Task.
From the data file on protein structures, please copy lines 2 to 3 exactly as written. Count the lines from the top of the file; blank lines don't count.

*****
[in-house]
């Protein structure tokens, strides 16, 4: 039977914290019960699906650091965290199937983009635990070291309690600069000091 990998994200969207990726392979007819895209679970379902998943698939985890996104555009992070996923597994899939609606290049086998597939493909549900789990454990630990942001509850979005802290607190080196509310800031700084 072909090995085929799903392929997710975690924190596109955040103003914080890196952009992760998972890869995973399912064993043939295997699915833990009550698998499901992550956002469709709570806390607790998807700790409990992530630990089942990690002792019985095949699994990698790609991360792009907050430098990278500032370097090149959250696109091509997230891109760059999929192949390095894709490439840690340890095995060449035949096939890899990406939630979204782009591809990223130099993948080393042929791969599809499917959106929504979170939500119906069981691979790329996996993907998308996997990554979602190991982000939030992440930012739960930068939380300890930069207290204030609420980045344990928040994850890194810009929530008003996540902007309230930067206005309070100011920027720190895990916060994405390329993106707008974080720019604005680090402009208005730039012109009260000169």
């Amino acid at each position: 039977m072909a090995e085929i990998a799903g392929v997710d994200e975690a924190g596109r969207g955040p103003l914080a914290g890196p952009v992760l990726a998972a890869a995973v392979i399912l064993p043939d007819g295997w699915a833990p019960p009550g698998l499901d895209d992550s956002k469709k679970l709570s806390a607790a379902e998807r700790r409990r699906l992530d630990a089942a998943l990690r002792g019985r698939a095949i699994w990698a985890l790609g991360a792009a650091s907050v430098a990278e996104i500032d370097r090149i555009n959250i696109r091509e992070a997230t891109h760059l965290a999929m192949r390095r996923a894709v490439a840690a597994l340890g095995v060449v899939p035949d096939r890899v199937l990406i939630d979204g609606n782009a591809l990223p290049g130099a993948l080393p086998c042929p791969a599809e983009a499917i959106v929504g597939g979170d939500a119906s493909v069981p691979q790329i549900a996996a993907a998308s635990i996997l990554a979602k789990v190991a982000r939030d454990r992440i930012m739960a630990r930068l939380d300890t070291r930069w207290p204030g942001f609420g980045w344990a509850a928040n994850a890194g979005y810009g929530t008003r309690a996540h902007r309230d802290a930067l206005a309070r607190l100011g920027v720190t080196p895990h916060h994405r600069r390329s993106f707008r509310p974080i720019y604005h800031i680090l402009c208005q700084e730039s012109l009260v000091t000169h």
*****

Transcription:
């Protein structure tokens, strides 16, 4: 039977914290019960699906650091965290199937983009635990070291309690600069000091 990998994200969207990726392979007819895209679970379902998943698939985890996104555009992070996923597994899939609606290049086998597939493909549900789990454990630990942001509850979005802290607190080196509310800031700084 072909090995085929799903392929997710975690924190596109955040103003914080890196952009992760998972890869995973399912064993043939295997699915833990009550698998499901992550956002469709709570806390607790998807700790409990992530630990089942990690002792019985095949699994990698790609991360792009907050430098990278500032370097090149959250696109091509997230891109760059999929192949390095894709490439840690340890095995060449035949096939890899990406939630979204782009591809990223130099993948080393042929791969599809499917959106929504979170939500119906069981691979790329996996993907998308996997990554979602190991982000939030992440930012739960930068939380300890930069207290204030609420980045344990928040994850890194810009929530008003996540902007309230930067206005309070100011920027720190895990916060994405390329993106707008974080720019604005680090402009208005730039012109009260000169």
């Amino acid at each position: 039977m072909a090995e085929i990998a799903g392929v997710d994200e975690a924190g596109r969207g955040p103003l914080a914290g890196p952009v992760l990726a998972a890869a995973v392979i399912l064993p043939d007819g295997w699915a833990p019960p009550g698998l499901d895209d992550s956002k469709k679970l709570s806390a607790a379902e998807r700790r409990r699906l992530d630990a089942a998943l990690r002792g019985r698939a095949i699994w990698a985890l790609g991360a792009a650091s907050v430098a990278e996104i500032d370097r090149i555009n959250i696109r091509e992070a997230t891109h760059l965290a999929m192949r390095r996923a894709v490439a840690a597994l340890g095995v060449v899939p035949d096939r890899v199937l990406i939630d979204g609606n782009a591809l990223p290049g130099a993948l080393p086998c042929p791969a599809e983009a499917i959106v929504g597939g979170d939500a119906s493909v069981p691979q790329i549900a996996a993907a998308s635990i996997l990554a979602k789990v190991a982000r939030d454990r992440i930012m739960a630990r930068l939380d300890t070291r930069w207290p204030g942001f609420g980045w344990a509850a928040n994850a890194g979005y810009g929530t008003r309690a996540h902007r309230d802290a930067l206005a309070r607190l100011g920027v720190t080196p895990h916060h994405r600069r390329s993106f707008r509310p974080i720019y604005h800031i680090l402009c208005q700084e730039s012109l009260v000091t000169h």